In his statement for the Senate Select Committee on Intelligence, U.S. Director of National Intelligence James Clapper appears to endorse the concept Muslim Brotherhood involvement in the Mideast political process will serve as some kind of bulwark against Al-Qaeda and other such groups. He writes:
If, over the longer term, governments take real steps to address public demands for political participation and democratic institutions—and remain committed to CT efforts—we judge that core al-Qaeda and the global jihadist movement will experience a strategic setback. Al Qaeda probably will find it difficult to compete for local support with groups like the Muslim Brotherhood that participate in the political process, provide social services, and advocate religious values. Nonviolent, pro-democracy demonstrations challenge al Qaeda’s violent jihadist ideology and might yield increased political power for secular or moderate Islamist parties.
In February 2011, author and former Wall Street Journal reporter Ian Johnson published an article titled “Washington’s Secret History with the Muslim Brotherhood” in which he reviews the history of the US relationship with the Muslim Brotherhood and should serve as a cautionary note regarding the policies implied above. The piece begins:
As US-backed strongmen around North Africa and the Middle East are being toppled or shaken by popular protests, Washington is grappling with a crucial foreign-policy issue: how to deal with the powerful but opaque Muslim Brotherhood. In Egypt, the Brotherhood has taken an increasingly forceful part in the protests, issuing a statement Thursday calling for Mubarak’s immediate resignation. And though it is far from clear what role the Brotherhood would have should Mubarak step down, the Egyptian president has been claiming it will take over. In any case, the movement is likely to be a major player in any transitional government.Journalists and pundits are already weighing in with advice on the strengths and dangers of this 83-year-old Islamist movement, whose various national branches are the most potent opposition force in virtually all of these countries. Some wonder how the Brotherhood will treat Israel, or if it really has renounced violence. Most—including the Obama administration —seem to think that it is a movement the West can do business with, even if the White House denies formal contacts.If this discussion evokes a sense of déjà vu, this is because over the past sixty years we have had it many times before, with almost identical outcomes. Since the 1950s, the United States has secretly struck up alliances with the Brotherhood or its offshoots on issues as diverse as fighting communism and calming tensions among European Muslims. And if we look to history, we can see a familiar pattern: each time, US leaders have decided that the Brotherhood could be useful and tried to bend it to America’s goals, and each time, maybe not surprisingly, the only party that clearly has benefited has been the Brotherhood.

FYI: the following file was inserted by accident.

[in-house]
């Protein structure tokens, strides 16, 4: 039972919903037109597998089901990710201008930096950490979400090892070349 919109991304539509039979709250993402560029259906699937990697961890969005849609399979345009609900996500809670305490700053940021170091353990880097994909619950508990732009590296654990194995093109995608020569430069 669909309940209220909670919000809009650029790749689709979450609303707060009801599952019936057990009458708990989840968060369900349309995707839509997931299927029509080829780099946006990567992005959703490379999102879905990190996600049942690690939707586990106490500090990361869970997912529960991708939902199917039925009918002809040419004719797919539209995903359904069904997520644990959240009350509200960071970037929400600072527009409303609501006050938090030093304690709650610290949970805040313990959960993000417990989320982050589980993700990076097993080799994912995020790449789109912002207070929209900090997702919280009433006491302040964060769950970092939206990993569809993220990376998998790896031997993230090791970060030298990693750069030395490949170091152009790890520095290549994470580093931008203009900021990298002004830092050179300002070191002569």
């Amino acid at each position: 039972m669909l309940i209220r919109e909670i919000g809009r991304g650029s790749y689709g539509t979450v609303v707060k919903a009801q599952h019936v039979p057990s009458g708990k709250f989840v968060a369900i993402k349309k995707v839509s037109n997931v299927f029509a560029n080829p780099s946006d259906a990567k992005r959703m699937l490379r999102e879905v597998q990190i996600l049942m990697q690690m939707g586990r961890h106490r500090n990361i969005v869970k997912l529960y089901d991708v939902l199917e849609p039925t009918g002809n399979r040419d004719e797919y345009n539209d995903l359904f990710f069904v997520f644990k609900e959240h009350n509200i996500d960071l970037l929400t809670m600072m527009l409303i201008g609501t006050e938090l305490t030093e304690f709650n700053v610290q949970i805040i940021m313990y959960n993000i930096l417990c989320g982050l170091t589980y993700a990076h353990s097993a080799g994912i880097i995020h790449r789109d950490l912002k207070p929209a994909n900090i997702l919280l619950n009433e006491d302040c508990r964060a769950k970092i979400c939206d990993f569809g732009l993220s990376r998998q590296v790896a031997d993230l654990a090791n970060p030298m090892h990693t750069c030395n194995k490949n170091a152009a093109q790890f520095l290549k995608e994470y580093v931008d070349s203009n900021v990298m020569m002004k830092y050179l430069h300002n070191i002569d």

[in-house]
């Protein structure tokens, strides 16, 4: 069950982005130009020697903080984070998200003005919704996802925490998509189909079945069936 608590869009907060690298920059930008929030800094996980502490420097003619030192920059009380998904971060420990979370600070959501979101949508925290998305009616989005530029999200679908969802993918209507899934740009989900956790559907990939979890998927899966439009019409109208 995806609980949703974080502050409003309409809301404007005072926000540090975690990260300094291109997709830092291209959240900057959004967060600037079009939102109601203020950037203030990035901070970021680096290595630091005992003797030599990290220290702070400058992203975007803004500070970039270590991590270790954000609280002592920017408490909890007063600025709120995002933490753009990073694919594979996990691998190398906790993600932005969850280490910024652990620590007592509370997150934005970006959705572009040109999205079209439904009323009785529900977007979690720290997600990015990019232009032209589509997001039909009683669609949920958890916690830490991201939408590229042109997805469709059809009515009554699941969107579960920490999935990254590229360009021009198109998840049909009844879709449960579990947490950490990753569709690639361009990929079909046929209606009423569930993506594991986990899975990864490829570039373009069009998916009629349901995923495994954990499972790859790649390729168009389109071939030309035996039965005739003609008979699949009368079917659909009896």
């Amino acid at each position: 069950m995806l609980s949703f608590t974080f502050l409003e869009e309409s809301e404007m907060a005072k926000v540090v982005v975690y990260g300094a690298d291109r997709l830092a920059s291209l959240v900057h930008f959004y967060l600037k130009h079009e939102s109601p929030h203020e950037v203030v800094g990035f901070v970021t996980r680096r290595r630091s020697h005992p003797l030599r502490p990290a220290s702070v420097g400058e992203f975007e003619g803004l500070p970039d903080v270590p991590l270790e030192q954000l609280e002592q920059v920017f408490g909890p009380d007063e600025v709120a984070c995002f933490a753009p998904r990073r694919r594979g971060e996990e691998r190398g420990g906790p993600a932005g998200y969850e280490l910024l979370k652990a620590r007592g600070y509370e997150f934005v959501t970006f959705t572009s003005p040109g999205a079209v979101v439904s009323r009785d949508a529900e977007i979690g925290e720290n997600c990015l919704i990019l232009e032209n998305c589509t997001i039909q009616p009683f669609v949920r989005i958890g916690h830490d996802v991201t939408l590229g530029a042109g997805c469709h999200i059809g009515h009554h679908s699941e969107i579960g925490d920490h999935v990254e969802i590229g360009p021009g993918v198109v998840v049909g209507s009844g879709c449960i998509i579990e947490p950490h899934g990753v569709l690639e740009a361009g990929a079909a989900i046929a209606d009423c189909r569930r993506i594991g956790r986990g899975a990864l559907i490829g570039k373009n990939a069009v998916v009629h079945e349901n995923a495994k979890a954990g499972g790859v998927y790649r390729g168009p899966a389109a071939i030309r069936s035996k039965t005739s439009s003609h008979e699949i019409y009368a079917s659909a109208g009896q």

Read the rest here.
Previous posts discussed Mr. Johnson’s book on the history of the Munich mosque and his paper for the Hudson Institute titled “The Brotherhood’s Westward Expansion” which traces the connections between the Muslim Brotherhood as it developed in Europe and the United States.